On top there were some flannel slacks and a pair of tailored Bermuda shorts. A half-dozen handkerchiefs, monogrammed “BD.” A pair of tan loafers, some sports shirts in conservative solid colors. Sunglasses, underwear, an electric razor with its cord, socks inArgyll plaids. Strapped into the top of the lid was a carefully folded sports jacket, a soft tweed in a dark bluish gray. Everything was expensive, conservative, and carefully packed. These things were mine now, I thought, or rather I belonged to tem. I wondered whether something would change in me when I put them on and I would feel different, or whether it would be the other way around, my essence that would sink into the clothes, gradually wearing away their strangeness and making them familiar. For that, of course, you would have to have an essence. On the whole I would have preferred to stay as I was in the anonymous hospital pajamas. But the clothes were mine now for better or worse; I had passed the point where I could choose or reject.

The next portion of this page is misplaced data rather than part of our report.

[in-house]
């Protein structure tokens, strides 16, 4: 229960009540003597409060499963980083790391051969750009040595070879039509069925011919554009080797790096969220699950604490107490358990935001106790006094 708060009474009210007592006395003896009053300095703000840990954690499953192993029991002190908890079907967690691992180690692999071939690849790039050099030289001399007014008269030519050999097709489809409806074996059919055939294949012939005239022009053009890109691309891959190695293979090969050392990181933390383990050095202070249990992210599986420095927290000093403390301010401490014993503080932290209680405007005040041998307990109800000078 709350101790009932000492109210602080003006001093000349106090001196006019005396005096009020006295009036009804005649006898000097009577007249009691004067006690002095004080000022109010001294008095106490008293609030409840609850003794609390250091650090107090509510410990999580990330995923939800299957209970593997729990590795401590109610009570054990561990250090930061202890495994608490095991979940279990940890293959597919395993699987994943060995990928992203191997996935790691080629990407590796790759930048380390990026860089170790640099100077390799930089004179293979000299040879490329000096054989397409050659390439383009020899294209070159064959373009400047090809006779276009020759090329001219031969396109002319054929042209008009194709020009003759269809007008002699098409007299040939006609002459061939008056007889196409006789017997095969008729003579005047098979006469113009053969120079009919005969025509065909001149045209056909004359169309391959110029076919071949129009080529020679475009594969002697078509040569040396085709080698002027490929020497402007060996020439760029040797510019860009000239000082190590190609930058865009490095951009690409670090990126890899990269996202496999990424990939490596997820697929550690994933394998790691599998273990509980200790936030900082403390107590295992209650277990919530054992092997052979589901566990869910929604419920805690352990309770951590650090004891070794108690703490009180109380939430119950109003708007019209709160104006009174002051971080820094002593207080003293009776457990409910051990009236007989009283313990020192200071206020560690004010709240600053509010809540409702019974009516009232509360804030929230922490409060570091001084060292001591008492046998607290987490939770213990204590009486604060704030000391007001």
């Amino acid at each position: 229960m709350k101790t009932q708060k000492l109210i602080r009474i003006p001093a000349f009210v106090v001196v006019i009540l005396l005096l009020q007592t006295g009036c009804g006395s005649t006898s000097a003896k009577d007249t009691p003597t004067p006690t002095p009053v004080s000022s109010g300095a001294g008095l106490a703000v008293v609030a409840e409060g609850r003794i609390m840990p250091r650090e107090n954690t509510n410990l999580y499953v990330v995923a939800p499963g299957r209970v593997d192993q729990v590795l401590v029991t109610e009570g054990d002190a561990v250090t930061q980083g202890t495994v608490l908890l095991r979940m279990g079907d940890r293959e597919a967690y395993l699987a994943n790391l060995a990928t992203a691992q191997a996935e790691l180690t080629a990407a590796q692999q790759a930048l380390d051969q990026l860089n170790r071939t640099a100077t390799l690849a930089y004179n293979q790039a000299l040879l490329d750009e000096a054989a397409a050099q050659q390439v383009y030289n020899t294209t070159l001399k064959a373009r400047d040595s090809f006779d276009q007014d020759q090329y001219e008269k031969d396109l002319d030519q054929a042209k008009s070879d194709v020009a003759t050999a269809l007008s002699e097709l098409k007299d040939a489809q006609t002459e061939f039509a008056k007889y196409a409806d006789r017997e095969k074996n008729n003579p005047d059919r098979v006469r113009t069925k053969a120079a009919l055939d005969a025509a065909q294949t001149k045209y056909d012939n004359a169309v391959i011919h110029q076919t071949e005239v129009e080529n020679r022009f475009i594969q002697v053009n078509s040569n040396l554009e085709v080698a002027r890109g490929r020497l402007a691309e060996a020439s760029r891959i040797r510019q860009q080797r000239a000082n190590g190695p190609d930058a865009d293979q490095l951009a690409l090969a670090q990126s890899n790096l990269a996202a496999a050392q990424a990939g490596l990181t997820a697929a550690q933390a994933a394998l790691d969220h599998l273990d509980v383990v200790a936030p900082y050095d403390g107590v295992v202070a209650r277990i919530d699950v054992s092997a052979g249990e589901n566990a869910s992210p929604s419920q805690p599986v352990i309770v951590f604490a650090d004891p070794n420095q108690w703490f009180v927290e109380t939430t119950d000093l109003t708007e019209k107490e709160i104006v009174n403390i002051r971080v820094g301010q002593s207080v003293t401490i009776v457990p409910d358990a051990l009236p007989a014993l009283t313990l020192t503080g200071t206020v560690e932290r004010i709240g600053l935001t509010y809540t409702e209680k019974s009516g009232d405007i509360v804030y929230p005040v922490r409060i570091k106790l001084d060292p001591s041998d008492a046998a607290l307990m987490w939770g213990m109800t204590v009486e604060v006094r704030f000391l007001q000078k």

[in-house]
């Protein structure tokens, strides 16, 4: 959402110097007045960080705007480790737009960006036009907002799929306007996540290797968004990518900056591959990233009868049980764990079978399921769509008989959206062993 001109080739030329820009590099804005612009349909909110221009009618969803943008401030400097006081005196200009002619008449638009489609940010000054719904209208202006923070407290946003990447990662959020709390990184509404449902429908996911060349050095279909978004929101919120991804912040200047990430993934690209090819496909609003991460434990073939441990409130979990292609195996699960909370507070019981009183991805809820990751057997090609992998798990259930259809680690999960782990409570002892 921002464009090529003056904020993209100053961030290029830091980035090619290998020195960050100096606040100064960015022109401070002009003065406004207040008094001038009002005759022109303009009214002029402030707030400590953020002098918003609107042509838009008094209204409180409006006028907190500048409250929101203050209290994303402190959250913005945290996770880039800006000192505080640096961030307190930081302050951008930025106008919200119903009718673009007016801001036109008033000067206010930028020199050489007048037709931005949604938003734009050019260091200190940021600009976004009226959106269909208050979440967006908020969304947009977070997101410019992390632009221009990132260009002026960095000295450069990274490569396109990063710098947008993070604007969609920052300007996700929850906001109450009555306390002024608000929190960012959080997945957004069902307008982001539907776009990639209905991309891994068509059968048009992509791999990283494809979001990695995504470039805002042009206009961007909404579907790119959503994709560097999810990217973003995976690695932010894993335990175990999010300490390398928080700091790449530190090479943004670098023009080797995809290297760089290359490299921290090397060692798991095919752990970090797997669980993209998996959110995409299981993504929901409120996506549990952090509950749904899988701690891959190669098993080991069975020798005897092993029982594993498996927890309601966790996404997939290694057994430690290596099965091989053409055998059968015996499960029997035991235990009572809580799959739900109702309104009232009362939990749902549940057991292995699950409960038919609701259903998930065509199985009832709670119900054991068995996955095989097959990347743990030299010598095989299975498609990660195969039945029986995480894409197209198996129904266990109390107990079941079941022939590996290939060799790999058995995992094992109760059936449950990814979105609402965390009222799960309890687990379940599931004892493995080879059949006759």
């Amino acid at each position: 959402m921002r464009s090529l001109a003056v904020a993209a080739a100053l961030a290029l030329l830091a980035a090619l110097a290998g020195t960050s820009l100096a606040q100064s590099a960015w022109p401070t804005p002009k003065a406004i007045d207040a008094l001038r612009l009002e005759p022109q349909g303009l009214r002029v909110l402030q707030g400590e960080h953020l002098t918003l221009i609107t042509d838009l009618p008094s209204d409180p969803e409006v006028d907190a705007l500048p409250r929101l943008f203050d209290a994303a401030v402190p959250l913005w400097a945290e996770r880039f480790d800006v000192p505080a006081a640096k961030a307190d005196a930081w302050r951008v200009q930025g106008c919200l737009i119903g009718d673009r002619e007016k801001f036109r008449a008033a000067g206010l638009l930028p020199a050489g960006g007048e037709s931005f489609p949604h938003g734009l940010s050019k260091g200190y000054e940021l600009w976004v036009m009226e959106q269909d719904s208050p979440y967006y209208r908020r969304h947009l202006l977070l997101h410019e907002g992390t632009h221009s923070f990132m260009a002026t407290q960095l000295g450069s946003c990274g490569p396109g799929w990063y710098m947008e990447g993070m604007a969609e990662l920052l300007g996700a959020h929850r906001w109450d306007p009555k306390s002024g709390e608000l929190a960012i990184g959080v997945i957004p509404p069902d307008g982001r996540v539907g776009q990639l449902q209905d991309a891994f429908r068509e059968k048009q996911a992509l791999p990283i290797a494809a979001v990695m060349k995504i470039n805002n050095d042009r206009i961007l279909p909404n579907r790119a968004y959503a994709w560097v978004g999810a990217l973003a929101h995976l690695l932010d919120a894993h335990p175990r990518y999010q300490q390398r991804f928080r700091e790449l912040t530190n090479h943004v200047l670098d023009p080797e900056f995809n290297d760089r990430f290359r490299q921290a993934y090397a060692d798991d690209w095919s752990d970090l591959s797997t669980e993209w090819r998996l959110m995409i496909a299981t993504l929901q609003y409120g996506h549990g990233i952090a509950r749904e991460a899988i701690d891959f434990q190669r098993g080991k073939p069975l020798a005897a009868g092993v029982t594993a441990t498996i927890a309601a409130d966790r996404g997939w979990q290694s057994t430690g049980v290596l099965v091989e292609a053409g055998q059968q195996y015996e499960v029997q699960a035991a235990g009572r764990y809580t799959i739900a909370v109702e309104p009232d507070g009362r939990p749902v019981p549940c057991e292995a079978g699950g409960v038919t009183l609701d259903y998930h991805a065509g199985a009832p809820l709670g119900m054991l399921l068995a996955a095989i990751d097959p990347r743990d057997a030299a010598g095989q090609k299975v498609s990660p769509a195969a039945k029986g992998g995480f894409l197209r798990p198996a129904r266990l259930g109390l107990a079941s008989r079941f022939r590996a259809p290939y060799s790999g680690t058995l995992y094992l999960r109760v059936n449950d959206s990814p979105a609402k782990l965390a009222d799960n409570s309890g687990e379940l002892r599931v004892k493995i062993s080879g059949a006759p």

I lowered the lid carefully and latched it. On the long and precarious journey back to the bed I caught a glimpse of myself in the mirror. It was the face of a stranger, a patchwork in various shades of red, expressionless except for the left side of the mouth still pulled a little upward by the shrunken muscle. The leanness was skull-like; growing out of the scalp there were meager tufts of brown hair. You’re an ugly brute whoever you are, I told the face in the glass. But I knew who he was; he was the owner of the clothes in the suitcase. For a few seconds that afternoon I had balanced on the razor edge, and then I had chosen and now the clothes were mine, or rather they were myself, a new human being I would have to study and master. For an instant I felt the vertigo of empty space: where was I going? I realized I was still sick and I got back in bed.
Mortal Leap tells a story it seems as if we’ve seen on TV a dozen times: a man takes on another’s identity, abandoning his own, and lives out a new life. But have we?